A Constitutional Right to Preschool?
James E. Ryan
University of Virginia School of Law
September 15, 2004
Currently, about twenty-five percent of all children ages three through five, who are not in kindergarten, attend a publicly-funded preschool. A bit more than twenty-five percent attend a private preschool. As for the public programs, the federal government traditionally played the leading role in providing access to preschool, but that is beginning to change. Forty states and the District of Columbia currently sponsor pre-school programs, up from ten in 1980. Both federal and state programs typically target poor children, but even then only serve a limited portion of the eligible group. As a result, millions of three- and four-year old children do not attend preschool, many because they have no access to public programs and cannot afford private ones.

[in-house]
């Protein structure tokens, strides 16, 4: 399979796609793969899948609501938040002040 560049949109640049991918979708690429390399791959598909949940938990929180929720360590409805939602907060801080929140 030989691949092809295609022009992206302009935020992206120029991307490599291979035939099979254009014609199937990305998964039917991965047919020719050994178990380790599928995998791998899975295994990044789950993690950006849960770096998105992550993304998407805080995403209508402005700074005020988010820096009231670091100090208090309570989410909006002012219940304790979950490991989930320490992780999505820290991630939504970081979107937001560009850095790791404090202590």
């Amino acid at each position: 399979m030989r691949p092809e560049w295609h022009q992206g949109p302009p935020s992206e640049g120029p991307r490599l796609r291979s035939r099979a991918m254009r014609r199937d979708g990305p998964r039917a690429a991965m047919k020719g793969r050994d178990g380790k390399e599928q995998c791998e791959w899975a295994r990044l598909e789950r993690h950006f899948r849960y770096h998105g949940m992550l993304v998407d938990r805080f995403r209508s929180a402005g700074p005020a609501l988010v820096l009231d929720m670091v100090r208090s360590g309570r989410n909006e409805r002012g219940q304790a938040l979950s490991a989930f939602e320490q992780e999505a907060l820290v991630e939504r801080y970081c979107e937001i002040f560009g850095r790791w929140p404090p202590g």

This article examines whether access to publicly-funded preschool ought to be expanded and, if so, whether courts - state or federal - should play a role in that expansion.
Keywords: constitututional, preschool, education
JEL Classification: 120, 128working papers series
Date posted: October 14, 2004
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